Those in favor of the project, including a group of business and labor leaders called Mainers for Clean Energy Jobs, cited the potential for job creation and tax revenue as perks. The project is expected to generate $18 million annually for Maine communities through property taxes, according to CMP. The company also has stated that its transmission line would create roughly 1,700 temporary construction jobs, most of which would go to Mainers. 

Some people opposed to the plan noted that proposals for routing the line through Vermont and New Hampshire offered better benefits to those states. Those proposals included upward of $200 million in mitigation to offset the disruptions the power line would have caused those states.

John Carroll, NECEC project manager, addressed this point in May.

“The difference in cost is entirely based on how thoughtful the three projects were,” he said. “Our project was carefully cited to maximize the existing infrastructure and minimize community impact. That’s reflected in the cost.”

The project has received pushback over its anticipated effects on the environment and potential to mar the natural beauty that powers much of Maine’s tourism industry. The location where the line would cross the Kennebec River Gorge became a particular point of contention. Initially, CMP planned to build the wires 200 feet above the stretch of water, popular for whitewater rafting. In October, the company conceded to critics by agreeing to drill under the river instead and bury that section of the line. This would increase the project budget by $37 million — and reduce mitigation funds CMP offered to Somerset County by upward of $12 million. It had formerly offered the county $22 million for conservation projects and economic development. 

At a rally in Augusta in September, protesters voiced concern over what the project actually would contribute to Mainers and whether the project would thwart the state’s ability to develop renewable energy. According to a letter from the Caratunk Select Board, one of the town’s concerns was that the CMP line already has prevented the town from being able to build a solar farm that would bring in more tax revenue.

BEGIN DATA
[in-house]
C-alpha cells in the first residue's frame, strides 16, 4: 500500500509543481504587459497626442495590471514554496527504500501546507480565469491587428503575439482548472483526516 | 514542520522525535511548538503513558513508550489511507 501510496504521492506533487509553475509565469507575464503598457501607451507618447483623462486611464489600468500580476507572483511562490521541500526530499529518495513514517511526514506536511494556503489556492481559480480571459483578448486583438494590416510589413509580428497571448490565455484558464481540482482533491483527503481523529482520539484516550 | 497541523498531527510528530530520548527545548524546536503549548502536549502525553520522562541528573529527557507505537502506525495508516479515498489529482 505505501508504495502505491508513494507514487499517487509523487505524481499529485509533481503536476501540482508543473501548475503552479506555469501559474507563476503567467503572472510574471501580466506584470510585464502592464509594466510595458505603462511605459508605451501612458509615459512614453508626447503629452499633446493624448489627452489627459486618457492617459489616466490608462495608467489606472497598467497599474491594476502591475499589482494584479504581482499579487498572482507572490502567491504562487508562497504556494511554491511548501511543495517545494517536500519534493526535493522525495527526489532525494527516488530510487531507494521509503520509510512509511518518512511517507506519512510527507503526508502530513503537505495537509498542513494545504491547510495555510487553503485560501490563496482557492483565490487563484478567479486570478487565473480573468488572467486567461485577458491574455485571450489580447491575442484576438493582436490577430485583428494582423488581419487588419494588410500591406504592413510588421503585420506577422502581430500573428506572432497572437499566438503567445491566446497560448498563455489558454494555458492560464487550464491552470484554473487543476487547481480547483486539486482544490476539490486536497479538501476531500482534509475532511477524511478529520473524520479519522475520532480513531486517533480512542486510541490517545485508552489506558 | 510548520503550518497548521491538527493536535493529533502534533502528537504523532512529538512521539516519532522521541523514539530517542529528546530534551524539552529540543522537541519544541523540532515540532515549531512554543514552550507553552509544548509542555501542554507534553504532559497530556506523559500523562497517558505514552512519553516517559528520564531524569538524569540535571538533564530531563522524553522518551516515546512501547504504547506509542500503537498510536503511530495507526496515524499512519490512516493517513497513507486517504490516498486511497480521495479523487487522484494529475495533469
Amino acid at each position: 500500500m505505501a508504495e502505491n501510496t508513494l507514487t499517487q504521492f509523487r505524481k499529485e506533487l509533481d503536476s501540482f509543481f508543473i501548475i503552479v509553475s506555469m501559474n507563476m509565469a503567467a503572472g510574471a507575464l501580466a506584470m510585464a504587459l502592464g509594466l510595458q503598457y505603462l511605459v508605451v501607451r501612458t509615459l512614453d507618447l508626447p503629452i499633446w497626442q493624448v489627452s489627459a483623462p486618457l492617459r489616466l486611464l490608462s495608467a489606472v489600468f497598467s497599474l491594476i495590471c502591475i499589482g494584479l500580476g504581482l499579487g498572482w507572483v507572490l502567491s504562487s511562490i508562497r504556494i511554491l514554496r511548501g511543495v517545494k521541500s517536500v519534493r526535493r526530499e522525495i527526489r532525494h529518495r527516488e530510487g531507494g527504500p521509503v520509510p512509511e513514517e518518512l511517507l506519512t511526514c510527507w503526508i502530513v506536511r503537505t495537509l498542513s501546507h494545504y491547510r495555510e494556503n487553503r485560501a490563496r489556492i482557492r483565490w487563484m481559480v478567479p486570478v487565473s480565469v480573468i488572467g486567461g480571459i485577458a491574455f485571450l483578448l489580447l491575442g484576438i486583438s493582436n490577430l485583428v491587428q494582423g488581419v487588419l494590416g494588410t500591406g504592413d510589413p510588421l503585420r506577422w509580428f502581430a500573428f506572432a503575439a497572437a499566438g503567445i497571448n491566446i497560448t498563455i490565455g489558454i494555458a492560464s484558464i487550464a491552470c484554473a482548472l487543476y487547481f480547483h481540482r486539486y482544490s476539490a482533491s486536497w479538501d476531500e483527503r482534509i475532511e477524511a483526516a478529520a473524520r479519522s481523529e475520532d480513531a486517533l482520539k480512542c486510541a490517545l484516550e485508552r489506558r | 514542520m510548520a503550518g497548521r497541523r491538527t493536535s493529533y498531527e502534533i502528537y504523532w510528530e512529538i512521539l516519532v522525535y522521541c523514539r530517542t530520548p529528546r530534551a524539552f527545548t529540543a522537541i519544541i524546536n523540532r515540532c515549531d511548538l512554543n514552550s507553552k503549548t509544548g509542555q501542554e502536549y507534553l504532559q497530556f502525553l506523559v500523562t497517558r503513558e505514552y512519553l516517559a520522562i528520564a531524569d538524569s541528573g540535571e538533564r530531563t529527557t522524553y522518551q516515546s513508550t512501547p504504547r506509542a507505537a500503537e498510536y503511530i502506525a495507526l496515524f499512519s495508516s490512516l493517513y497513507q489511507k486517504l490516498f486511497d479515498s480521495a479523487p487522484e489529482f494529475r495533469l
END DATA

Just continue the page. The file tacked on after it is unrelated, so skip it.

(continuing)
“Caratunk has already twice supported NextEra for a solar farm within its boundaries,” the letter states. “One such solar project lost in direct competition to this NECEC. … Caratunk is against the NECEC project if it prevents future renewable energy opportunities that provide for a huge tax benefit to all landowners and significantly increase the Caratunk valuation.”

The plan needs approval from Maine’s Public Utilities Commission, the Department of Environmental Protection and the Land Use Planning Commission, all of which will make decisions in the coming months about whether it can go forward.  

These 345-volt transmission lines cross Route 201 in Topsham July 30, 2008. Central Maine Power is proposing to build a 145-mile transmission line that will carry power from Quebec to Massachusetts through Somerset, Franklin and Androscoggin counties, but opposition to the project is mounting. (Portland Press Herald file photo by Jack Milton)